The War for the Public Mind: Political Censorship in Nineteenth-Century Europe

Synopsis

From 1815 to 1914, European governments and their political oppositions were engaged in a constant "war" for the minds of the general population, especially the working classes. The German socialist newspaper, Hamburger Echo declared on September 27, 1910, "In waging our war, we do not throw bombs. Instead we throw our newspapers amongst the masses of the working people. Printing ink is our explosive." This book discusses the censorship of books, newspapers, caricatures, theater, and film through an analytical introductory survey and six chapters by leading specialists who summarize 19th-century censorship practices in the six major countries of continental Europe: Germany, Italy, France, Austria, Russia, and Spain. It is the most comprehensive study ever published about European censorhip practices during the 1815-1914 period.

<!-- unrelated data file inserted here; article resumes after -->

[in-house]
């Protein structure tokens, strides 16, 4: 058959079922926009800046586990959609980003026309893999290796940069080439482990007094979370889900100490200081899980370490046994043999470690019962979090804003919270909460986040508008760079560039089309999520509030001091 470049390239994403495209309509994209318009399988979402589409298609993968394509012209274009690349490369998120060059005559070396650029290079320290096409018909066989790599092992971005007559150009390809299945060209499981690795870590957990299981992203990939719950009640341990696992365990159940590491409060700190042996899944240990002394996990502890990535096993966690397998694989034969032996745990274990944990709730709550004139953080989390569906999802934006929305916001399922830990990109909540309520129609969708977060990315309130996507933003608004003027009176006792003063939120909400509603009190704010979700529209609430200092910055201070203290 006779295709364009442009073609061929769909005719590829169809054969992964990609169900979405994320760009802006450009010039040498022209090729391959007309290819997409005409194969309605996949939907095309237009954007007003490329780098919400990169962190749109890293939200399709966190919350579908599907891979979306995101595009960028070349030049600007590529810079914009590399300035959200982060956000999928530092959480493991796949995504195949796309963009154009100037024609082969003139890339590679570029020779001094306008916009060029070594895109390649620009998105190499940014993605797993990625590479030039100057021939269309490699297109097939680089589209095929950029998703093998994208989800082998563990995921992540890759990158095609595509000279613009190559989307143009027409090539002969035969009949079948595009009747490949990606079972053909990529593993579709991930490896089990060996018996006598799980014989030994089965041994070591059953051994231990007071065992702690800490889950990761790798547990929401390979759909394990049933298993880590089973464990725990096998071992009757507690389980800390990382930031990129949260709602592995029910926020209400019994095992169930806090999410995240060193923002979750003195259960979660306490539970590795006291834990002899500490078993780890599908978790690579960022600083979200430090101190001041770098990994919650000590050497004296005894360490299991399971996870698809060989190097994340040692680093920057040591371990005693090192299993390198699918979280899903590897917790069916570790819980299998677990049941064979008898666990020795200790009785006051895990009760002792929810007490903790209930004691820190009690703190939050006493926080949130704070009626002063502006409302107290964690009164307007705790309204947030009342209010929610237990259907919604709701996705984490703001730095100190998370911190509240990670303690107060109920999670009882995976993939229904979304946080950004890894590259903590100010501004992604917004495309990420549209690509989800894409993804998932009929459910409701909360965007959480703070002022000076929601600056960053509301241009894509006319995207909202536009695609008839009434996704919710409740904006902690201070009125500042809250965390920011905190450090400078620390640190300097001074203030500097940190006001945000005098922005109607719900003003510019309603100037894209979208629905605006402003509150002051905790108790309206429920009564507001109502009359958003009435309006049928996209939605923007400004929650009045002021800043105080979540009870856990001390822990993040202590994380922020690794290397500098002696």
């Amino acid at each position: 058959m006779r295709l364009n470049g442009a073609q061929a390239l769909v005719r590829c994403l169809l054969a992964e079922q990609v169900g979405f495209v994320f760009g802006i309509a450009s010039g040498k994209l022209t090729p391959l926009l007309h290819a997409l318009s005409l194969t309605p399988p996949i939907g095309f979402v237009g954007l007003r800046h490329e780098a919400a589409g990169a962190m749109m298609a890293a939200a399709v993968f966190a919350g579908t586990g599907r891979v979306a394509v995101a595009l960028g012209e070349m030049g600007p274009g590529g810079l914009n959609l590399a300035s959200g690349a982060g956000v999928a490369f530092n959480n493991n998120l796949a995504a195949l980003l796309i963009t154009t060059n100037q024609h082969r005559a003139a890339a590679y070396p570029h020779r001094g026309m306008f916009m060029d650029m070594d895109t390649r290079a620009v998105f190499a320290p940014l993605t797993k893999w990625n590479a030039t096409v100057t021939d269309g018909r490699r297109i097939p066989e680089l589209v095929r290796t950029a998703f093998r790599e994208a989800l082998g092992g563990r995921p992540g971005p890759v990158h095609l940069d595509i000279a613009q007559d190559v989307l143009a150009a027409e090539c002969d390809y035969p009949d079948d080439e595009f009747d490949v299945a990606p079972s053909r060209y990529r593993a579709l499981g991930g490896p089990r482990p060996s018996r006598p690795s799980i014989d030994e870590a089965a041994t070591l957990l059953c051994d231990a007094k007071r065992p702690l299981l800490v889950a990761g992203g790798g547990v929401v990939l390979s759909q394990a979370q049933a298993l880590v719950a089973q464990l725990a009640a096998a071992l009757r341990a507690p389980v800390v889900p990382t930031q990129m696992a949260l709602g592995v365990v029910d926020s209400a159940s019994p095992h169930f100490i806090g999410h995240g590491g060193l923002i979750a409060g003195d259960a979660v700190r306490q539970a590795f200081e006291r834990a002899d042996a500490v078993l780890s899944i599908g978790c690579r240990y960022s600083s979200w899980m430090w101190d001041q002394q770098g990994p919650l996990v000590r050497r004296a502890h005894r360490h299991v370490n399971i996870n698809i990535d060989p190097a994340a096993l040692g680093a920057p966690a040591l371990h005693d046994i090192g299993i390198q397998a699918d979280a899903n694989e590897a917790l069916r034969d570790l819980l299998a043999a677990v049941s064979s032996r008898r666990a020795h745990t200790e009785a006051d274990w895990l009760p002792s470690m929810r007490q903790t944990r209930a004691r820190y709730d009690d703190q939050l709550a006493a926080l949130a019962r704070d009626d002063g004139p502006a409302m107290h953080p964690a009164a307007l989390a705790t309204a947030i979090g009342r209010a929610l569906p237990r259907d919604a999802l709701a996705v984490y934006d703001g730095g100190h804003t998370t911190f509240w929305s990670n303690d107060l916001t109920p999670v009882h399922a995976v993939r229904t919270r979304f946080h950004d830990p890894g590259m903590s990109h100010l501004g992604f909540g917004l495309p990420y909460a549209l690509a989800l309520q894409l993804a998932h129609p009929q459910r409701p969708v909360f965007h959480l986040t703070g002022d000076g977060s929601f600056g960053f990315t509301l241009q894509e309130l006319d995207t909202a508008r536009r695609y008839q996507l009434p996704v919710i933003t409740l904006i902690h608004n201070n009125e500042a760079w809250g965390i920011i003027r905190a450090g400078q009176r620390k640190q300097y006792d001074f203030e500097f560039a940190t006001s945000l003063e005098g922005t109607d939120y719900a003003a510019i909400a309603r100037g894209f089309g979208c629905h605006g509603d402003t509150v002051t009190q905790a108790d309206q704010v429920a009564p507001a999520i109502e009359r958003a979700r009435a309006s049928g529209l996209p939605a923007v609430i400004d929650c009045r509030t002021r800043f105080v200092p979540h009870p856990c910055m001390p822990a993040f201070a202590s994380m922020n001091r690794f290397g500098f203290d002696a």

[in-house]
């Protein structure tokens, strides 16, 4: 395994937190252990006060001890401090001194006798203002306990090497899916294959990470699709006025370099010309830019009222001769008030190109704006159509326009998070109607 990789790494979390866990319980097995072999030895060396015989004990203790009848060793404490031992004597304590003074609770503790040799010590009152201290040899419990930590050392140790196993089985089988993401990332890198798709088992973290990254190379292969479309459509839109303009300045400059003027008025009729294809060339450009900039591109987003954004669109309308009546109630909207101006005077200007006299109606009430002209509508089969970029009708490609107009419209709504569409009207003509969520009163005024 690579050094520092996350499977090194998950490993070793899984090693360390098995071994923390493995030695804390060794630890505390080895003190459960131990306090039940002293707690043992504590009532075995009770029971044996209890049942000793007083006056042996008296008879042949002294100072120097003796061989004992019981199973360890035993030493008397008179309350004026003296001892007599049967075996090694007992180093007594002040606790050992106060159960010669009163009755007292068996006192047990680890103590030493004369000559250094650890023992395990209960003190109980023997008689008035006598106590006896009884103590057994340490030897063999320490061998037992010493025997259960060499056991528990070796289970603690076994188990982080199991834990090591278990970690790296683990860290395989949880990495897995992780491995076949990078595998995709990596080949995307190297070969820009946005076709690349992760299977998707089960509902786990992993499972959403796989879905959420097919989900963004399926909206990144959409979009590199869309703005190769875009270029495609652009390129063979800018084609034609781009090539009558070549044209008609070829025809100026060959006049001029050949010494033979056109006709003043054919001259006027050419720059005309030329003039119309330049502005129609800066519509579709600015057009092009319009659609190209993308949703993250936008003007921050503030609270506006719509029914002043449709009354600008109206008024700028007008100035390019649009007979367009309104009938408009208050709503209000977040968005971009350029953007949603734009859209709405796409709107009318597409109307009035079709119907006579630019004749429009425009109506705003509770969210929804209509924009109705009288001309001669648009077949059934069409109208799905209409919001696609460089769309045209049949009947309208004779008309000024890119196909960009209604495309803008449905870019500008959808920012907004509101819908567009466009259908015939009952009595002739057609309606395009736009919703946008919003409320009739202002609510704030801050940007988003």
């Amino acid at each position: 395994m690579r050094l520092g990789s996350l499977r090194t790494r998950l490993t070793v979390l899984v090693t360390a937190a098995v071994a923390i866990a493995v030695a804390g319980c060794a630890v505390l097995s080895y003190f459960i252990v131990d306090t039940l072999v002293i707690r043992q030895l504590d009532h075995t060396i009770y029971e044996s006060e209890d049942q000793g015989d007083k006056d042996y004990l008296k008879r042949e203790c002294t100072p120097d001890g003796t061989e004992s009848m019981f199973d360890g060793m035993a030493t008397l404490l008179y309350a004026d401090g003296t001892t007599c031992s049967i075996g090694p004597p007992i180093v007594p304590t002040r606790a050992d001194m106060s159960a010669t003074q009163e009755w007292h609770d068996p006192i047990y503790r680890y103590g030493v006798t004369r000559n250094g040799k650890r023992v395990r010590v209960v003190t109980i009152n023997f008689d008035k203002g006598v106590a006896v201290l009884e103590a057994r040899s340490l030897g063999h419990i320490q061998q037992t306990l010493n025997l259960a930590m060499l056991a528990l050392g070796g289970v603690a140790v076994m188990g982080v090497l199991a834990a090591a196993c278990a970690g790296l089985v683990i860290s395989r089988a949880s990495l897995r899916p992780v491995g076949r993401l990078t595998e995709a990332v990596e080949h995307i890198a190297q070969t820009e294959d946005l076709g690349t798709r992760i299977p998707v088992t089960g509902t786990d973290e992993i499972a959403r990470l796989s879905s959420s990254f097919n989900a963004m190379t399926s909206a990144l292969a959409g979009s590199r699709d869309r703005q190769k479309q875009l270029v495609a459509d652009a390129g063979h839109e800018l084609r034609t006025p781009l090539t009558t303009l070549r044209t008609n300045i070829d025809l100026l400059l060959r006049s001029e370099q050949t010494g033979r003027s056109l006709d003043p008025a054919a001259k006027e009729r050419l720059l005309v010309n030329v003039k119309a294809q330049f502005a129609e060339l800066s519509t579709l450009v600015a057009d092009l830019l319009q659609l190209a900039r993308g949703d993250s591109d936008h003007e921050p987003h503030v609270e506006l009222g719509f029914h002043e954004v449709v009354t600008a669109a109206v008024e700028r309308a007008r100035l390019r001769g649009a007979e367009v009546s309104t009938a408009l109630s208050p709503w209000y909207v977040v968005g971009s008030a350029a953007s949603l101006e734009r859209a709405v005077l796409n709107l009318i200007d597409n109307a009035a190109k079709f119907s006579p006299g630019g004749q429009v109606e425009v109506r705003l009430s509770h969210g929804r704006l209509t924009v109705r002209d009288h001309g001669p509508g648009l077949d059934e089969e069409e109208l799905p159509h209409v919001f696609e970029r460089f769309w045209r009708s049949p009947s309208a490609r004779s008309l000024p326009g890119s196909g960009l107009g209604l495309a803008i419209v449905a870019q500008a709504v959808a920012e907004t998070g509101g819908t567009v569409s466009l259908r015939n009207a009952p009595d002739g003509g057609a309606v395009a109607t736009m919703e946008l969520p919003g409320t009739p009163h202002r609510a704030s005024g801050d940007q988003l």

Additional information